On our first night in Dresden, Eric and I ventured out to partake in the centuries-old traditions of the Weihnachtsmarkt. Vendors sold handcrafted wooden toys, children rode the carousel, strolling musicians braved the frigid air to play their instruments and young couples clutched their mugs of Glühwein (mulled wine) in the shadow of the restored Frauenkirche. We decided to follow the time-honored German ritual of consuming fire-cooked meat from one of the many Grillmeisters tempting us with smells.
We clutched our braised beef, slathered with onions and mustard, in shallow trays, attempting to eat it with gloved hands. I saw Eric examining his tray of food closely in the dark. Suddenly, he speculated that the tray itself was edible, some sort of ingenious Teutonic eco-friendly food service. I watched as he stuffed a bite of it into his mouth and chewed. Several times. “Nope, cardboard”. We laughed and clinked our tankards of Glühwein. Welcome to Germany.
Driving to Glashütte is a little like going back in time. It’s not hard to imagine, threading along the twisty two-lane road through steep valleys, what it was like in the 1800s when Dresden would have been a day’s journey with horse and buggy. Glashütte was a remote enclave, a place whose isolation bred specialization during a time when Saxony’s royalty chose to focus on the arts and crafts instead of war. While another Saxon town, Meissen, became famous for its porcelain, Glashütte became a colony of watchmakers. It remains much the same today, with no less than 14 watch companies calling this town of merely 3,000 residents home. It’s not hard to imagine what the happy hour conversation is at the pub after work here.
The road into Glashütte follows the tributary creek that dictated the town’s layout centuries ago. On the right side of the main street sits the headquarters of Glashütte Original, the direct descendant of the GUB conglomerate and now part of another — the Swatch Group. A little ways down the road is SUG, the expert casemaker. On the left, near the train station, is the small manufacture of NOMOS, maker of Bauhaus-inspired timepieces. Down the road a little ways is Lange’s manufacture, where the magic happens and, after viewing the company’s small museum of historic pieces over a lunch of canapés and chocolate mousse, it was time to brave the weather and get back to Dresden before dark.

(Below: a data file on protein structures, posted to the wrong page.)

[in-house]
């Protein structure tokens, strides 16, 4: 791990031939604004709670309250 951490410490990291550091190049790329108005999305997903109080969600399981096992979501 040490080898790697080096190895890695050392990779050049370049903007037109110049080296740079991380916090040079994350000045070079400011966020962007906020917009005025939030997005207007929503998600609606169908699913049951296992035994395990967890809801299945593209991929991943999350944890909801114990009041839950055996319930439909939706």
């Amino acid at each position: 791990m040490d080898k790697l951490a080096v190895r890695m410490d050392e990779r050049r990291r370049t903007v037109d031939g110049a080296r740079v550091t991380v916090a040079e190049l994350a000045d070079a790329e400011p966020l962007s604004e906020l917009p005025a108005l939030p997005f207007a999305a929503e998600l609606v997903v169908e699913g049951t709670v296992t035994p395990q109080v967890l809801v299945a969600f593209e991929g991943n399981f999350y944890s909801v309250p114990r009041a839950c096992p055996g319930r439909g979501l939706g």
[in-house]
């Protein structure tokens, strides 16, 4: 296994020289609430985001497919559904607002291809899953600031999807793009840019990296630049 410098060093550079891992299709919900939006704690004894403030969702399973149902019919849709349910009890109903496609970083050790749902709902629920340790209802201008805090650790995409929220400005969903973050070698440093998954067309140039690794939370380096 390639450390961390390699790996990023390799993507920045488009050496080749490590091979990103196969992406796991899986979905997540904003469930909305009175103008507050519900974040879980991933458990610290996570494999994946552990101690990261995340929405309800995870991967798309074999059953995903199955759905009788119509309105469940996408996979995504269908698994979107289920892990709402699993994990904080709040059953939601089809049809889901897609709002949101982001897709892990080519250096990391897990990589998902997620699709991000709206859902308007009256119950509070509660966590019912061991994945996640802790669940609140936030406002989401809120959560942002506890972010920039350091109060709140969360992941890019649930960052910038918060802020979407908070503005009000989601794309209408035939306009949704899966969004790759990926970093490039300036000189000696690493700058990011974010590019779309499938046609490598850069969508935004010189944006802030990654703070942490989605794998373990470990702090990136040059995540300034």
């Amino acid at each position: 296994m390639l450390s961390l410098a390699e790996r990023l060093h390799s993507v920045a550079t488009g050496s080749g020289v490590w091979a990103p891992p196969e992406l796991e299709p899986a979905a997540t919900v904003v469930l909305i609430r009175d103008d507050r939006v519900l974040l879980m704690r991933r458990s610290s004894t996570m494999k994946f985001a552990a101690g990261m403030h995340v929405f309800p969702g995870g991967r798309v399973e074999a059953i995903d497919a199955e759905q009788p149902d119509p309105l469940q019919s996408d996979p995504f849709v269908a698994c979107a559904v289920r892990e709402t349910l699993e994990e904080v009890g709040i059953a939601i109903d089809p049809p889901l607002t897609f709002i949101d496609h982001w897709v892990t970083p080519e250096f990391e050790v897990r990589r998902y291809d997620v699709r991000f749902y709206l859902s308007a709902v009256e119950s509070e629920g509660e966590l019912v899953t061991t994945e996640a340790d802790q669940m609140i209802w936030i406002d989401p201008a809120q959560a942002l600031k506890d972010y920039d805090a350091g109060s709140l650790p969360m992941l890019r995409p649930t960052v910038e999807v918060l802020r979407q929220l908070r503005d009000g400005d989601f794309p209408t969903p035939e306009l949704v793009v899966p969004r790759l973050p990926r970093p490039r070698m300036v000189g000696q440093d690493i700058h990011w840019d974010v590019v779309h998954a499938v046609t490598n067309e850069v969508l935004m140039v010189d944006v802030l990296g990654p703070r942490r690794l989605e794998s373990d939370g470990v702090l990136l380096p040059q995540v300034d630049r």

A left turn out of the manufacture’s parking lot and two blocks away, at a crossroads is the historic Stammhaus (family home) of F.A. Lange, now the company’s administrative offices. In front of this hallowed building, on the street corner, sits a tall stone column with town names and numbers carved into it. It is a milestone dating to the 1800s and one that F.A. Lange would have walked past on the way to his workshop nearby. We pulled over for a closer look at this reminder of Glashütte’s past. The numbers on it represent the distances to the corresponding destinations, some overwritten with new numbers in a palimpsest of transportation’s progress. Rather than measured in miles or kilometers, the distances are in Stunden, or hours, of travel by carriage, fitting in a town obsessed with measuring time. It was snowing harder now and the early winter light was fading fast. Our carriage awaited, idling obediently. If we lingered too long, our return would soon be measured in hours. It was time to go.
Score: Skysong by Philip Sheppard